A diary of happenings at Chanters Lodge, Livingstone, Zambia with reflections on Zambia and personal matters too
HOTELS IN THE FUTURE
I find this kind of thing fascinating. What do you
think will be important in hotels in years to come. I certainly agree with most of these! From Times Online
"Simplicity is the key to future hotel success", says Blackwell, founder of Jamaica-based Island Outpost
hotels and the man who brought Bob Marley to the world on Island Records.
“And the key to simplicity is a beautiful location and good food. I believe in letting the location - nature - be the star,” says Blackwell. Fancy design is better suited to city hotels.
"Another important consideration for guests is music". All his rooms come with CD players - and a selection of reggae, naturally!
Victoria Mather, travel editor of Vanity Fair
Free phone calls and free minibars are only a matter of time, predicts Mather. She believes travellers going to top-end hotels are “sick to death” of endless extra charges: “If a hotel costs a lot it shouldn't nickel and dime over small things.” Regarding free minibars, she said: “High end travellers are not going to get wasted. But they'll find being charged for a Scotch in the evening when they get back to their room extremely annoying.” Complimentary internet is essential: “No hotel should ever charge.” As is free mineral water: “The worst thing in the world is to be charged for water. It's disgusting.”
Robin Hutson, director of Soho House
Wired-up guests who check out the latest website reviews on sites such as Times Online and TripAdvisor will finish off any hotels that still offer “smelly carpets and uncomfortable beds”, says Hutson, who co-founded the chic Hotel du Vin chain. The online world is bringing a fierce meritocracy to the hotel industry, he says. “If a place is not up to scratch, then it will get a roasting on a review website. The result is likely to be better service and a return to the “traditional essence of good hotel-keeping”.
Sinclair Beecham, owner of the Hoxton Hotel, London
People need to “stop wasting hot air talking about service” and “give guests what they really want”, says the no-nonsense Beecham, who has moved into hotels after co-founding the Pret a Manger sandwich chain. “Everyone talks about 'improving service', but then they don't actually do anything.” Guests want “practical things”, he says. At his Shoreditch hotel these include retail price snacks; fresh milk in minibars; 3p-a-minute calls and free newspapers.
Huw O'Connor, managing director of City Inn
In ten years' time hotels will have computers, not televisions, in rooms, predicts O'Connor, whose City Inn chain has just introduced iMacs in its rooms.They allow guests to watch TV, access the internet, listen to iPods, and video conference. The latter is possible via webcams. Security is ensured as computers are wiped when turned off.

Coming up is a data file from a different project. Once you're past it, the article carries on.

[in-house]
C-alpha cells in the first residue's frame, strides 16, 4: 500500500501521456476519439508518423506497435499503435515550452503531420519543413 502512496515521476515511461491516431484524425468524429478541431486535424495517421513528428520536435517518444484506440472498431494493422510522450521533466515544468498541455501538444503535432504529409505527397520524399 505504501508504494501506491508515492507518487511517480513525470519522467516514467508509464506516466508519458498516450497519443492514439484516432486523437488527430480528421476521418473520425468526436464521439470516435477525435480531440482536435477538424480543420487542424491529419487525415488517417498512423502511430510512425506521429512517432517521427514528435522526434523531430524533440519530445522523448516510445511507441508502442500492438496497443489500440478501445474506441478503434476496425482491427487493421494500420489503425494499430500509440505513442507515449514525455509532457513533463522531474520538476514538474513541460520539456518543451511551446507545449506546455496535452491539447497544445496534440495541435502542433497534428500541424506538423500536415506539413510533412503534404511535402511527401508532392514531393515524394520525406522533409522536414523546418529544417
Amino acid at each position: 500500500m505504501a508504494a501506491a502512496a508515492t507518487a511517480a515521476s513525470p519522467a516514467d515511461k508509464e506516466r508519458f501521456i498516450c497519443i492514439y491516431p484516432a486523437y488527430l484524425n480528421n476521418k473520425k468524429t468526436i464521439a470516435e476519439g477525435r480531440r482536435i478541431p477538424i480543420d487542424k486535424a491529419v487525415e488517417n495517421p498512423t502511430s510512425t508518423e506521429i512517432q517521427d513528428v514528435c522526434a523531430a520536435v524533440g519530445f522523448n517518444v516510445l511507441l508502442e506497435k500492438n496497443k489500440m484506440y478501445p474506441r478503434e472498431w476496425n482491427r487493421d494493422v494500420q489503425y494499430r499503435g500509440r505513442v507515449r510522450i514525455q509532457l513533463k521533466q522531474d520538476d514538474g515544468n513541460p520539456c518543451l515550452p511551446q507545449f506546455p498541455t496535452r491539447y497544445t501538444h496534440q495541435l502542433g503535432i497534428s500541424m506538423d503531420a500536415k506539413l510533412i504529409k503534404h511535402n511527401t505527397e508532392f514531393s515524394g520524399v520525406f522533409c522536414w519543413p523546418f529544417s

Claus Sendlinger, founder of Design Hotels
Sendlinger, whose hotel group prides itself on its design, says: “Minimalism is going strong. It is really difficult to get right, but you can still have an 80sq m room with two pillows on the floor and have it look cosy. You just need to get the textures and the lighting right.” He rubbishes the idea that service in design hotels is poor: “If it was, why would people pay so much to stay there?” He added: “Staying at a hotel should be an event. It's about sharing a philosophy of life.”
Thierry Douin, general manager of the Shangri-La Hotel, Singapore
“Highly personalised treatment of guests” is the way forward, says Douin. Shangri-La has a computer system that keeps a detailed “guest history” of customer likes and dislikes. For example, if the guest likes to go jogging a map with routes will be left in their room. If they don't like to have their bed turned down, that will be noted for their next stay. “If you use IT subtly it can be great,” says Douin. “People say: 'How did you know that?' The information can be as detailed as which side of the bed slippers should be placed. There's a Guest History Manager at each Shangri-La hotel.
Olga Polizzi, owner of Hotel Tresanton
in Cornwall and Hotel Endsleigh in Devon
Rooms are going to get bigger, according to hotel owner and designer Polizzi. Ten years ago most rooms were 35sq m, but this has increased to 45-50sq m. Polizzi believes people want bigger rooms as the size of homes is getting smaller: “It's so expensive to buy a large home, especially in London, so when people stay at a hotel they want space. Space is a real luxury. Bathrooms are getting bigger and bigger. Separate showers as well as baths are becoming standard.”
Kit Kemp, co-owner of Firmdale Hotels
High-quality fabrics and original pieces of modern art will mark out the best hotels from those that won't stand the test of time, says Kemp, who runs seven London hotels. Kemp commissions pieces from up-and-coming artists, as well as her own carpets, fabrics and wallpaper.
James Lohan, managing director of Mr & Mrs Smith
Lohan believes that all inclusive, “but not in a naff way”, will come into its own. This will include tipping. “It's all about the customer feeling comfortable and not having to worry about anything,” says Lohan.
Posted: 11 April 2008 at 05:12